Learn more at the Pop N’ Tea website.





Pop Stand in Rise Hotel

Pop Stand doubles as the check in for Rise Hotel, and it is proud enough of its treats to serve them to all guests checking in. Luckily, you don’t need to be a guest to get your hands on these tasty and creative popsicles. Pop Stand has a ton of different flavors, with the most eye-catching popsicles being the triple flavored treats that you can get. Each one has stripes of color representing the combinations of flavors. There are also a few alchoholic options, along with both dairy and fruit-only options. All are delicious and refreshing. In terms of texture, these are harder popsicles, and you won’t be able to get customizations. However, there are enough flavors that this shouldn’t be an issue. When we visited, I was so enchanted by the atmosphere of the hotel, that I hope I can hold a staycation here sometime in the future.

Check out Pop Stand’s website for their current flavors.

400 W Camelback Rd, Phoenix, AZ 85013


AZ Pops

In my opinion, AZ Pops is the best option for health-conscious dessert eaters and/or people with dietary restrictions. The staff were very knowledgeable about the contents of the popsicles here, and most options were fresh and vegan. (Although they do have some dairy options). They also have options that don’t have added sugar and get most of their sweetness from the fruits used to make the popsicles. They also have many many different flavors, and you can customize your order by dipping into a coconut-based chocolate. These popsicles were also quite hard like Pop Stand, so if you have sensitive teeth, be sure to take your time eating them. This won’t be too problematic, as this will give you more time to enjoy their fresh flavors.

Learn more about their flavors and commitment to healthy and fresh ingredients at the AZ Pops website.

5050 N 7th St. Phoenix, Arizona 85014


Learn more about the joys of exploring Arizona.

What to Do In Litchfield Park, AZ for a Weekend

If you’ve never heard of Litchfield Park, Arizona, you wouldn’t be alone. It’s a small town nestled within the sprawling city of Phoenix-metro. With only a population a little over 6,000 people and claiming only 3 square miles, wondering what to do in Litchfield Park might seem a bit strange. But I think this little town is a great getaway within Phoenix; the perfect place to spend a relaxed weekend. You can get a small-town experience without leaving the city, and you can even escape back to a former era of development and design in Phoenix. This guide will tell you my honest thoughts on where to stay, what to eat, and what to expect to do while you are visiting.

what to do in litchfield park

History of Litchfield Park

what to do in litchfield park

(c) ABR 2021

The history of human habitation in the area of Phoenix is very ancient. Native American peoples were living and thriving in the Valley of the Sun for thousands of years. But colonial American claims to the land that the town now sits on were submitted in 1910.  Initially, it was thought that the area would be a great place to grow citrus, but due to the demands of WWI, the area was bought up by Paul Litchfield for the Goodyear Tire and Rubber Company in 1916 as space to grow cotton. A company town was eventually built, and was given the name Litchfield Park in 1926. The town wasn’t officially incorporated as a city until 1987.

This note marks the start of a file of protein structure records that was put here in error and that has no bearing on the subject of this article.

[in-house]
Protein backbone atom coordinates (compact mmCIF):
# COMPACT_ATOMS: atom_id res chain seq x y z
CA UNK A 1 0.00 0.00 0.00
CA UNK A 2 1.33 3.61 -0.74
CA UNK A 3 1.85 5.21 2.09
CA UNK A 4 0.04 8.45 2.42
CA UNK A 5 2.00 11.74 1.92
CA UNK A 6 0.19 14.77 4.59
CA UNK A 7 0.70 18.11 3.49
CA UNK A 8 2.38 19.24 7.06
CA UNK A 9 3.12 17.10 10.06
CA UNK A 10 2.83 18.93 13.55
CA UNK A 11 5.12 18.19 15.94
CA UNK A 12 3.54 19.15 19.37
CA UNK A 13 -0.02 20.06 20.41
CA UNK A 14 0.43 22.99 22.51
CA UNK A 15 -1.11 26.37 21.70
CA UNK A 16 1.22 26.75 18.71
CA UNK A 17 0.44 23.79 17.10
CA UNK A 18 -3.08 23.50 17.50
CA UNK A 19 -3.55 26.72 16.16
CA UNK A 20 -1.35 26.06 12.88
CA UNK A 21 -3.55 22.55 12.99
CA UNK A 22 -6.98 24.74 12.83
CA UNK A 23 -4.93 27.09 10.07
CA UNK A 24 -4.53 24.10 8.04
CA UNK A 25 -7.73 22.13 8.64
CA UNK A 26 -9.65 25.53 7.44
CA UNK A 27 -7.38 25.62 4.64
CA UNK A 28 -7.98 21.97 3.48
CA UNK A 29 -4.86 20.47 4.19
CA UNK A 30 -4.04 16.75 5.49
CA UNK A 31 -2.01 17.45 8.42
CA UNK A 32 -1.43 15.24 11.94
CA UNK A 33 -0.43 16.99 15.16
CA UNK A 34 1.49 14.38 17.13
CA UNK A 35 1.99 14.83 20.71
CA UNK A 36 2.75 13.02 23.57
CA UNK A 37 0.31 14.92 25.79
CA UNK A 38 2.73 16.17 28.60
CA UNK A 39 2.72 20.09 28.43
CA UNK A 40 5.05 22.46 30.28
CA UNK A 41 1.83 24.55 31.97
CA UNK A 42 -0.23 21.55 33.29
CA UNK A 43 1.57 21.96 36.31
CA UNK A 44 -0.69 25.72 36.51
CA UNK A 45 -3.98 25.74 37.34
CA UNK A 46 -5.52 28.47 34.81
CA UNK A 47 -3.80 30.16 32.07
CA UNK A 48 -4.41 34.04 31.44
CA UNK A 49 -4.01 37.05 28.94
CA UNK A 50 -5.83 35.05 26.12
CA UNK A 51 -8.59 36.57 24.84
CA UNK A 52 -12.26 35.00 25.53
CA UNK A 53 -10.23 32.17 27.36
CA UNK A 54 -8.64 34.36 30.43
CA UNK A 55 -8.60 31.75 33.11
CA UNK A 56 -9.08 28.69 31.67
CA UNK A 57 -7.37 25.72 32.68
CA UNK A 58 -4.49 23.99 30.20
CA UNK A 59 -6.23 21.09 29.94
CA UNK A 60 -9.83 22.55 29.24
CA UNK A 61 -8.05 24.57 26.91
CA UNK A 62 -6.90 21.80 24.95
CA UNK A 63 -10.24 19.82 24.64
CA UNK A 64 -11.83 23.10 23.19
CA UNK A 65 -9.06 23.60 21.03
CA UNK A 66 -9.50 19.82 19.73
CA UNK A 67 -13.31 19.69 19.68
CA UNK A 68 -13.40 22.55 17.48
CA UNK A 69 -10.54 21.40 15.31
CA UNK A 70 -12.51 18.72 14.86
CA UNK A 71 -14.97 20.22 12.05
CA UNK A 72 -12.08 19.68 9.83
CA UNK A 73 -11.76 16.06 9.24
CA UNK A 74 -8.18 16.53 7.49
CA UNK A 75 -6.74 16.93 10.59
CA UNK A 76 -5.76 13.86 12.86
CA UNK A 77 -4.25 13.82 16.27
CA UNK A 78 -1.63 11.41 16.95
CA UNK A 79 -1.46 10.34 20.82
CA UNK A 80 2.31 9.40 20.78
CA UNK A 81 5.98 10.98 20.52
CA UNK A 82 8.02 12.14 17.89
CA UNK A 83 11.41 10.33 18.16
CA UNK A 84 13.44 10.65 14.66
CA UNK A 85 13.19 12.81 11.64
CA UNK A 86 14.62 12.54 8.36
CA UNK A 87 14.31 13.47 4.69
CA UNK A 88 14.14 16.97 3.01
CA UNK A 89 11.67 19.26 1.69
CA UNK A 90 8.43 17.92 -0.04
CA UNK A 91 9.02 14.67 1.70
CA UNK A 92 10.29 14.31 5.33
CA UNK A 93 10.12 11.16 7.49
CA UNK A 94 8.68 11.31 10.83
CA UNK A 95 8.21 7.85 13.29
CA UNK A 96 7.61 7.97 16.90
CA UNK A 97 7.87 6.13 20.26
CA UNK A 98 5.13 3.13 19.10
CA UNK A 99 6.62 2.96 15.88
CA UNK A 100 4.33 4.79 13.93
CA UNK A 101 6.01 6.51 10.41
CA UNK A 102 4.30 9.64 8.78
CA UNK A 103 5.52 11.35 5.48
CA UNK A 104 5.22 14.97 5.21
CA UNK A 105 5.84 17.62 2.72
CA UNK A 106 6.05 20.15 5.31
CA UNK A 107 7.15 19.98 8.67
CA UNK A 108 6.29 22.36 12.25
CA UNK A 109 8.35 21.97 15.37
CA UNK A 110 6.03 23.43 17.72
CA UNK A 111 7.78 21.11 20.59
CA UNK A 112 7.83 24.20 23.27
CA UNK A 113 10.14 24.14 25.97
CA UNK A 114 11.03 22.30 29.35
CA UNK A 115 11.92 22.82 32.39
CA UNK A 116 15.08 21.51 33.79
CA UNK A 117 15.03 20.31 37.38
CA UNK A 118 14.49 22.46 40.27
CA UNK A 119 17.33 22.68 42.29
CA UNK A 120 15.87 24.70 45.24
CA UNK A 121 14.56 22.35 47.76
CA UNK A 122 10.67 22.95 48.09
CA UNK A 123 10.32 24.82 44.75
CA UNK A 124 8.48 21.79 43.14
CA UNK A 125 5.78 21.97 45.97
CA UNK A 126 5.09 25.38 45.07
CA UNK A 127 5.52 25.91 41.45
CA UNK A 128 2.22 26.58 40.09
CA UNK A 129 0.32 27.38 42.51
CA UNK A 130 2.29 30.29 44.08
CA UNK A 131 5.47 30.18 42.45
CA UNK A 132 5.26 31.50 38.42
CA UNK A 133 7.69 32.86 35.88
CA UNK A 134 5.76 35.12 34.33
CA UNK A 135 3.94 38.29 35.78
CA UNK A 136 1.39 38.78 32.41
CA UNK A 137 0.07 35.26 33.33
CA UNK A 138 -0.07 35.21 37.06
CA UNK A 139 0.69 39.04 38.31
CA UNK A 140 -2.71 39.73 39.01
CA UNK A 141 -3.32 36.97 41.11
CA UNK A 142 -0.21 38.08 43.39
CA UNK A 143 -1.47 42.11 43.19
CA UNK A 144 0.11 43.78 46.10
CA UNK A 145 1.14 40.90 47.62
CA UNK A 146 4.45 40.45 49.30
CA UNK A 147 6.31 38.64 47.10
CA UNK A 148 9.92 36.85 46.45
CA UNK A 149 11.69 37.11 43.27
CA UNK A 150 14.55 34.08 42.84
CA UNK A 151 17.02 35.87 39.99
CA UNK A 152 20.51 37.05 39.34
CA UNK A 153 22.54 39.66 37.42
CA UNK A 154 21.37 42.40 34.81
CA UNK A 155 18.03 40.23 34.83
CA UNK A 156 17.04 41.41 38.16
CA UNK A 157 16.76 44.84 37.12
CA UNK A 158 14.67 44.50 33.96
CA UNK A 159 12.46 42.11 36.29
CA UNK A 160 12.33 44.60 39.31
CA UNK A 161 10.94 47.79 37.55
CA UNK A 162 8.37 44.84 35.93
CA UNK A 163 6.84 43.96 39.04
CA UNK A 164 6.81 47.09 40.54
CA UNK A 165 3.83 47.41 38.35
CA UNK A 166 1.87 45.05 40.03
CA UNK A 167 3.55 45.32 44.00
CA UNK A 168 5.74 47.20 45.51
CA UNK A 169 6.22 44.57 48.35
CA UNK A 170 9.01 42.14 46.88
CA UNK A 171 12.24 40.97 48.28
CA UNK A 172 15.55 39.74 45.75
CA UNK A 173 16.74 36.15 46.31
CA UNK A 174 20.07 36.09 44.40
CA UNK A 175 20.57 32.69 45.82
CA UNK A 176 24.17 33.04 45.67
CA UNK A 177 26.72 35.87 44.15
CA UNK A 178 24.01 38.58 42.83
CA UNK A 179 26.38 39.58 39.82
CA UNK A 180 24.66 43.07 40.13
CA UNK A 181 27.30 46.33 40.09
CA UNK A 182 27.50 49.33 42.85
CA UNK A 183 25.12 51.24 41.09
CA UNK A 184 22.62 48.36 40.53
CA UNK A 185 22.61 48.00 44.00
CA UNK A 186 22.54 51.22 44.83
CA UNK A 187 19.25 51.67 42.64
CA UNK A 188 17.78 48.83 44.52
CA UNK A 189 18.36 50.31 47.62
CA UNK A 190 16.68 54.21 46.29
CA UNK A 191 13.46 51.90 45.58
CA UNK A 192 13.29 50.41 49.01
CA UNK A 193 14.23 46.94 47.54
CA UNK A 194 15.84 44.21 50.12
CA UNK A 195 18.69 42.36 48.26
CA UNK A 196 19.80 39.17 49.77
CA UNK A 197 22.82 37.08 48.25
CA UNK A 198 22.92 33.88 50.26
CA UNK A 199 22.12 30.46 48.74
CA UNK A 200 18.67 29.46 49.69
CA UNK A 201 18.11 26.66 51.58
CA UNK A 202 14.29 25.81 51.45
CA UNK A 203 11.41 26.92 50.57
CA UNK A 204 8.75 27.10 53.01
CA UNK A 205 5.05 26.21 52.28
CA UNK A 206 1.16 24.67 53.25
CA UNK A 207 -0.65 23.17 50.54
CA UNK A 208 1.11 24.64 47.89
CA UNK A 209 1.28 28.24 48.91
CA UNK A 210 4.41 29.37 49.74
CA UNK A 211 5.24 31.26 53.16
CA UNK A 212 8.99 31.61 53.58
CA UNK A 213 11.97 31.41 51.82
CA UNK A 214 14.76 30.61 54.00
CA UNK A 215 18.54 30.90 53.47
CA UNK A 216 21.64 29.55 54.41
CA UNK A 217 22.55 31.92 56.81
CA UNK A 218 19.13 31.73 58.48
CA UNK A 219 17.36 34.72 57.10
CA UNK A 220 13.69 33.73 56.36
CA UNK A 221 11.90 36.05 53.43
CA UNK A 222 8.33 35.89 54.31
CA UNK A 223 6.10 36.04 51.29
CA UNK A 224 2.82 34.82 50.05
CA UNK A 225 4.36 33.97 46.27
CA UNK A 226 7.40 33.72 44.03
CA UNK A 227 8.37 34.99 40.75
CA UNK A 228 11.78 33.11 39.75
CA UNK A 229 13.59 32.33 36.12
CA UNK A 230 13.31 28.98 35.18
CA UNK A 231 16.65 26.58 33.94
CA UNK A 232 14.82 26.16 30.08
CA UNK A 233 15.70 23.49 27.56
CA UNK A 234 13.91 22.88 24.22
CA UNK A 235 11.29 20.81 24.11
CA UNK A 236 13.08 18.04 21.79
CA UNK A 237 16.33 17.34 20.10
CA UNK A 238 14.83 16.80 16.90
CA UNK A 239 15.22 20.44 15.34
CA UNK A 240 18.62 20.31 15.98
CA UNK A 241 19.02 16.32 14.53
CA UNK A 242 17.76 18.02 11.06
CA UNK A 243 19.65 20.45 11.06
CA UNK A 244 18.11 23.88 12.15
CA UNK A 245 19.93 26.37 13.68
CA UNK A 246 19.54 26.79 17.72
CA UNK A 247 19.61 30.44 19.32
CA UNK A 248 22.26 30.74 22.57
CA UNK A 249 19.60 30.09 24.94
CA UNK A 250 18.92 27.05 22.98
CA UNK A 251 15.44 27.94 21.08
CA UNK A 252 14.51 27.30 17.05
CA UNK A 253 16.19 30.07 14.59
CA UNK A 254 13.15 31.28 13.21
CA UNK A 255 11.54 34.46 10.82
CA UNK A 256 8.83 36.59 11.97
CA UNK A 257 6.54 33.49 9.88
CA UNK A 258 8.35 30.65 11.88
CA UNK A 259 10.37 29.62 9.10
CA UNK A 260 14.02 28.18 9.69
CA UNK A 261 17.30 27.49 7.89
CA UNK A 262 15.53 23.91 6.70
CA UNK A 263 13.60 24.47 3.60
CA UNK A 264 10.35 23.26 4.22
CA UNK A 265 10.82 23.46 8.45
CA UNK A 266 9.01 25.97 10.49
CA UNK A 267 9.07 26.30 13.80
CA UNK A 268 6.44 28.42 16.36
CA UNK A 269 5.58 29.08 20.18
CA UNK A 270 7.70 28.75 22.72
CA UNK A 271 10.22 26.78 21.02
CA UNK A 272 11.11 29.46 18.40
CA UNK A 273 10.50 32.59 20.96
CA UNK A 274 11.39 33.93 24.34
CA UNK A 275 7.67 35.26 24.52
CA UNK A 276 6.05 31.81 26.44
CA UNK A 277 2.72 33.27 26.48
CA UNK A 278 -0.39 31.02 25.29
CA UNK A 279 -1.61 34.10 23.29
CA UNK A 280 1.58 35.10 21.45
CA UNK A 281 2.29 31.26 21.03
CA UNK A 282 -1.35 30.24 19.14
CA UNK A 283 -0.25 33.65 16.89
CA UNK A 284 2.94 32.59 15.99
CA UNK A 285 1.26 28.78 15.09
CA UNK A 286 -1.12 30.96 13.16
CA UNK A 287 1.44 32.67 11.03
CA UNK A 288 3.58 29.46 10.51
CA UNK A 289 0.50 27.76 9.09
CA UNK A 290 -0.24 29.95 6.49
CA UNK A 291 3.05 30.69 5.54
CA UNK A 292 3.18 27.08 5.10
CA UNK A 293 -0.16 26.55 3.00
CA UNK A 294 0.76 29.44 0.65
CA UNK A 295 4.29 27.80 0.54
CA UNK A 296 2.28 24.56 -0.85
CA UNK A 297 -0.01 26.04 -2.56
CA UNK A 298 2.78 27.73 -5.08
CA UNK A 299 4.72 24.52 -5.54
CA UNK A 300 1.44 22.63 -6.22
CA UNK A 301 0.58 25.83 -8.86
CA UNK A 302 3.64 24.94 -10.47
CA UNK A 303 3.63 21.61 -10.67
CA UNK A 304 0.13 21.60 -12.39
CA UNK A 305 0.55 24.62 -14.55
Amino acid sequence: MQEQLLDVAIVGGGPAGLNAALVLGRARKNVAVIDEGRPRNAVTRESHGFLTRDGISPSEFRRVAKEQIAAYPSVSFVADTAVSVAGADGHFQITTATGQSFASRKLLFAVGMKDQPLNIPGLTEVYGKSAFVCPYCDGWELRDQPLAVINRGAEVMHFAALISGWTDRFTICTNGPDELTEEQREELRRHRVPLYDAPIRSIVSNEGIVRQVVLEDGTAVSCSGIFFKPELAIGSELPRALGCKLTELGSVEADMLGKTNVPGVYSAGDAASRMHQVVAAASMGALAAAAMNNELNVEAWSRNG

Read More

Your Guide to Phoenix Tiki Bars

Until recently, I wasn’t aware of Phoenix tiki bars. But they not only exist, they are super fun, really delicious, and even a little bit historic. Whether you are a local exploring your own backyard or are visiting Arizona, give these special bars a gander! They are all a little different and can cater to all different kinds of travelers.

(Special thank you to Amanda for some additional information that I’ve added and corrected throughout this post; although now I have to obsess about getting a tiki mug from Undertow. :P)

Bikini Lounge

phoenix tiki bars

(c) ABR 2021

The Bikini Lounge is a very special place, and you might not know by looking at it. Having been opened in the late 1940s, this little bar is said to be the oldest continuously operating bar in Phoenix. Although it wasn’t always a tiki bar in the sense that it didn’t used to sell the tropical drinks that tiki bars are known for, I think this venerable bar is a piece of tiki and Arizona bar history. If you are in town and you are looking to experience some Arizona tiki bars, you must visit the Bikini Lounge.

The Bikini Lounge is a self-described “dive bar” and I do think that that is fitting, although it is very comfortable and welcoming. There are no windows in the bar, but the décor uses traditional tiki motifs and lots of black-light paints. As much of a shy bar-goer as I am, I was a little worried by the dive bar descriptor, but I was really delighted by the dark and cool interior of Bikini Lounge. Also, the bartender that we met while there was unassuming, but she made a mean drink and she was friendly and kind. Taken together, I think this humble tiki bar has won a special place in my heart.

phoenix tiki bars

(c) ABR 2021

In terms of the drinks at this bar, you can get all the classic tiki drinks. They are fairly simple, and I don’t think that I noticed a signature cocktail, but they were all very very tasty. Furthermore, I think the Bikini Lounge is the most affordable option of the bars that we visited while doing “research” for this post. You can also get beer here, and snacky snacks, but no meals.

Read More